pavel.em
BAN USER 0of 0 votes
AnswersYou are given a set of functions:
int open_port(); opens a serial port and returns 0 if everything ok (or 1 if error) int read_port(char *buf, int buf_size) which reads data from a serial port and stores it to 'buf' of size 'buf_size' or blocks until the data is available and returns the number of bytes read (or 1 if error occurred) void close_port(); closes a serial port connection
Design a class:
class SerialConnection { public: using ByteHook = std::function<void(char)>; SerialConnection(ByteHook callback); .... };
which should read data from the serial port asynchronously and send it to the callback function ByteHook byte by byte (e.g., for decoding).
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Note that if you don't call 'read_port' often enough, the underlying system buffer might get full and some bytes will get lost..
Which data structures / sync primitives you are going to use ? Report Duplicate  Flag  PURGE
Microsoft Software Engineer Coding  2of 2 votes
AnswersThere is a circular train (the head is connected to the tail) where each car of the train contains a light bulb. Initially, the bulbs are randomly switched on/off.
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You need to determine the size of the train (the number of cars)
by going from one car to another and switching the light bulbs Report Duplicate  Flag  PURGE
Yandex Software Engineer / Developer Algorithm  0of 0 votes
AnswersHow would you implement an LRU cache using just a *single* container ? i.e., map or unordered_map ?
 pavel.em in United States
The cache must support operations:
1. value_t find(key_t)  find a certain value in cache
2. insert(key_t, value_t)  insert a new value to the cache (with optionally deleting an LRU entry) Report Duplicate  Flag  PURGE
Software Engineer C++  4of 4 votes
AnswersGiven an array of integer nos. All numbers are distinct.
 pavel.em in United States
WAP to find the two longest nonintersecting continuous subarrays
of equal size s.t. *all* elements of one of them are smaller than that of the other subarray:
a[i..i + k  1] and a[j..j+k1] where i + k <= j
s.t. a[i..i + k  1] < a[j..j+k1] or a[i..i + k  1] > a[j..j+k1]
and k is maximal
Example: a = {1,2,3, 7, 9, 8} then we have: {1, 2, 3} and {7, 9, 8}
a = {6, 5, 4, 1, 3, 7} then we have:
{6, 5} and {4, 1} or
{6, 5} and {1, 3} or
{5, 4} and {1, 3} ... Report Duplicate  Flag  PURGE
Microsoft Software Engineer Algorithm  0of 0 votes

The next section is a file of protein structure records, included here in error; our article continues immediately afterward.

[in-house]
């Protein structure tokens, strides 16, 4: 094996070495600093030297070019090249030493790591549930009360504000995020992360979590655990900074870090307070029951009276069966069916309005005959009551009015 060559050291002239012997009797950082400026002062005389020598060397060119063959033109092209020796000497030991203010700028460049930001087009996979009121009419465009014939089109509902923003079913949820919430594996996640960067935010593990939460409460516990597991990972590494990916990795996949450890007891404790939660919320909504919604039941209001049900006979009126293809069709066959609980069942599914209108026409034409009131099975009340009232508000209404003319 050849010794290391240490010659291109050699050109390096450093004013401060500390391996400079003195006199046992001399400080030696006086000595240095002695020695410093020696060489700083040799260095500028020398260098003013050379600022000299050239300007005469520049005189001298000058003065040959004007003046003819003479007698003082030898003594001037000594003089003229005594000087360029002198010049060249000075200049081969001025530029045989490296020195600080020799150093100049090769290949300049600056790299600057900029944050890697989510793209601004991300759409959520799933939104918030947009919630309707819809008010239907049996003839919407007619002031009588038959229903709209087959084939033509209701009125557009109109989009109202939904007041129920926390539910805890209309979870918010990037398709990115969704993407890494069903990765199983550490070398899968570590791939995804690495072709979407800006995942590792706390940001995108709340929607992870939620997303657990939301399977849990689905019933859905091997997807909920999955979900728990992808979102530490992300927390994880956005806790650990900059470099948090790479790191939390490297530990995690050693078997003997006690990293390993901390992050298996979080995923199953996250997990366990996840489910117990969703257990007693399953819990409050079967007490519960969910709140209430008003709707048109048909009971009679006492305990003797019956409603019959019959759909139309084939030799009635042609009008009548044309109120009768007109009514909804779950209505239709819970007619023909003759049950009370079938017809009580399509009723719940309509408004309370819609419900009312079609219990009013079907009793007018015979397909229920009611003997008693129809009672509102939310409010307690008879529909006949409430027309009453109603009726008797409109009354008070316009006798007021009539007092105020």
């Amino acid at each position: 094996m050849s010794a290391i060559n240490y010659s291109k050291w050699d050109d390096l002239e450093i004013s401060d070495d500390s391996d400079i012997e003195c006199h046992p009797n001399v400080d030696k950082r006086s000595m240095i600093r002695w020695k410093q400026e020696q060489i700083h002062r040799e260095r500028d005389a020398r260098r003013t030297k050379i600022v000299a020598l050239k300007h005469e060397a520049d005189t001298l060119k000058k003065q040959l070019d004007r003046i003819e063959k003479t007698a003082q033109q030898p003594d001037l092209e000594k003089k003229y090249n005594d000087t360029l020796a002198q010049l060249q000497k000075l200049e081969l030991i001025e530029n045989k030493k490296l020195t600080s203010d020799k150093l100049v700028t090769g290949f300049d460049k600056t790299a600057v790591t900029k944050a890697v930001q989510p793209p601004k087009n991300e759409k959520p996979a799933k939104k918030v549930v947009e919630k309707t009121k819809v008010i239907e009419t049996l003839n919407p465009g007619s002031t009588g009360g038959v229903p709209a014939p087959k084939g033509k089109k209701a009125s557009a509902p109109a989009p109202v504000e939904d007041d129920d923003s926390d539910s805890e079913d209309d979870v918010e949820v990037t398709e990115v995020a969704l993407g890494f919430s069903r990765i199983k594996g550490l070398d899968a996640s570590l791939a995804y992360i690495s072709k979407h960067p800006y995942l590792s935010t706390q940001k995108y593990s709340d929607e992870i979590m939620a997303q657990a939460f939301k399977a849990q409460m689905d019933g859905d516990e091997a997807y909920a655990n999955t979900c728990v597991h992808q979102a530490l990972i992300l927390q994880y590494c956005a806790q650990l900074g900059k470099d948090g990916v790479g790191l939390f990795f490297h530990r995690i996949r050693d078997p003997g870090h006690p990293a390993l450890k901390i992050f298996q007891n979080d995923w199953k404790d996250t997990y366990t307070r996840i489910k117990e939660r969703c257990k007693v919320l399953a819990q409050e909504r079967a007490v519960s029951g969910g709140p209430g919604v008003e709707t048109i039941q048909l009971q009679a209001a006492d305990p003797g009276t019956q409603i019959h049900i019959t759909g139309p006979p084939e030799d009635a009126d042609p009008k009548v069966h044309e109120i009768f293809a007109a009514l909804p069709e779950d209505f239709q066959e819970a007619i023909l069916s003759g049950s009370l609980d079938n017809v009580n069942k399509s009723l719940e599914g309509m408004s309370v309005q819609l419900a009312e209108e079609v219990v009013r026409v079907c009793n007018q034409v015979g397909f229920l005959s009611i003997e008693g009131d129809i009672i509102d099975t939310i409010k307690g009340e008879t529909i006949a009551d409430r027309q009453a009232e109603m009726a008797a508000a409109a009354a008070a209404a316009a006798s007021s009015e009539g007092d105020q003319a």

AnswersGiven a matrix of size n x m filled with 0's and 1's
 pavel.em in United States
e.g.:
1 1 0 1 0
0 0 0 0 0
0 1 0 0 0
1 0 1 1 0
if the matrix has 1 at (i,j), fill the column j and row i with 1's
i.e., we get:
1 1 1 1 1
1 1 1 1 0
1 1 1 1 1
1 1 1 1 1
complexity: O(n*m) time and O(1) space
NOTE: you are not allowed to store anything except
'0' or '1' in the matrix entries Report Duplicate  Flag  PURGE
Microsoft  0of 0 votes
Answersgiven an array of positive integers A and the numbers N and S. Determine the number subsets of A of size S which sum up to N.
 pavel.em in United States
e.g. A[] = {1,2,5,3,6}
N = 9, S = 3
then we have 2 subsets of size 3: 1+3+5 and 1+2+6 Report Duplicate  Flag  PURGE
Microsoft  0of 0 votes
Answersgiven three strings X, Y and Z. Find all solutions to a numeric puzzle: X + Y = Z where each character in a string corresponds to some digit.
 pavel.em in United States
For simplicity, you may assume that strings are of the same length.
e.g.: X = "abcd", Y = "dbcc", Z = "cdda"
hence we get: 2275 + 5277 = 7552 Report Duplicate  Flag  PURGE
 0of 0 votes
AnswersGiven two binary trees T1 and T2 which store character data, duplicates are allowed. Devise an algorithm to decide whether T2 is a subtree of T1. T1 has millions of nodes and T2 has hundreds of nodes.
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Microsoft Algorithm  0of 0 votes
Answerstwo arrays a and b of size n+2 and n, resp. The array b is obtained from a by removing two distinct elements, say x and y, and randomly shuffling the remaining ones.
 pavel.em in United States
Given a and b, find the removed elements x and y. Do this in O(n) time and O(1) space. Report Duplicate  Flag  PURGE
Algorithm  0of 0 votes
AnswersCompute the factorial of an integer using minimum number of multiplications. assume no overflows
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Algorithm  0of 0 votes
AnswersImplement a singleword division:
 pavel.em in United States
i.e., you are given a long integer X having 'n' limbs (32bit words) and you need to divide X by another 32bit int 'b'
optimize your solution for time. Can you do this better if you know that 'b' divides 'X' exactly ?
what if 32bit division on the target architecture is expensive ? try to minimize the # of integer '/' and '%' ops (e.g., using floatingpoint tricks) Report Duplicate  Flag  PURGE
Algorithm  0of 0 votes
AnswersFor those who get bored of sorting/hashing/string manipulation problems, here is the geometric one: